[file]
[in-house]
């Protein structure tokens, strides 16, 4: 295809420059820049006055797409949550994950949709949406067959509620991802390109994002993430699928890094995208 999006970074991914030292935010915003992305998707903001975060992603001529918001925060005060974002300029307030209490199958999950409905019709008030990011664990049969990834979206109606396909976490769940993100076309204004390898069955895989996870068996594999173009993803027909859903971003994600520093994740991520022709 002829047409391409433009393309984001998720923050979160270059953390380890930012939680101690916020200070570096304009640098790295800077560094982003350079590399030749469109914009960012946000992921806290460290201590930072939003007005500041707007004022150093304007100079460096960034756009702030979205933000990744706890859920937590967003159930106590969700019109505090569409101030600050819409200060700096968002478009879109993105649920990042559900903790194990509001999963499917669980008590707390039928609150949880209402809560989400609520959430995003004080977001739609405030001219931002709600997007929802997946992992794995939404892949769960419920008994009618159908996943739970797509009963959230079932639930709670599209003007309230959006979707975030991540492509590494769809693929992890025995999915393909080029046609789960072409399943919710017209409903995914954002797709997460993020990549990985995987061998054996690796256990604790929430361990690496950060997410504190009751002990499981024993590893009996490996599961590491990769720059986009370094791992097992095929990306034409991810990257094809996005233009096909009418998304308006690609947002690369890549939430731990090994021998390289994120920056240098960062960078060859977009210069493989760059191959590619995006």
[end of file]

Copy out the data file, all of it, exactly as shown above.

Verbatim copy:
[in-house]
């Protein structure tokens, strides 16, 4: 295809420059820049006055797409949550994950949709949406067959509620991802390109994002993430699928890094995208 999006970074991914030292935010915003992305998707903001975060992603001529918001925060005060974002300029307030209490199958999950409905019709008030990011664990049969990834979206109606396909976490769940993100076309204004390898069955895989996870068996594999173009993803027909859903971003994600520093994740991520022709 002829047409391409433009393309984001998720923050979160270059953390380890930012939680101690916020200070570096304009640098790295800077560094982003350079590399030749469109914009960012946000992921806290460290201590930072939003007005500041707007004022150093304007100079460096960034756009702030979205933000990744706890859920937590967003159930106590969700019109505090569409101030600050819409200060700096968002478009879109993105649920990042559900903790194990509001999963499917669980008590707390039928609150949880209402809560989400609520959430995003004080977001739609405030001219931002709600997007929802997946992992794995939404892949769960419920008994009618159908996943739970797509009963959230079932639930709670599209003007309230959006979707975030991540492509590494769809693929992890025995999915393909080029046609789960072409399943919710017209409903995914954002797709997460993020990549990985995987061998054996690796256990604790929430361990690496950060997410504190009751002990499981024993590893009996490996599961590491990769720059986009370094791992097992095929990306034409991810990257094809996005233009096909009418998304308006690609947002690369890549939430731990090994021998390289994120920056240098960062960078060859977009210069493989760059191959590619995006």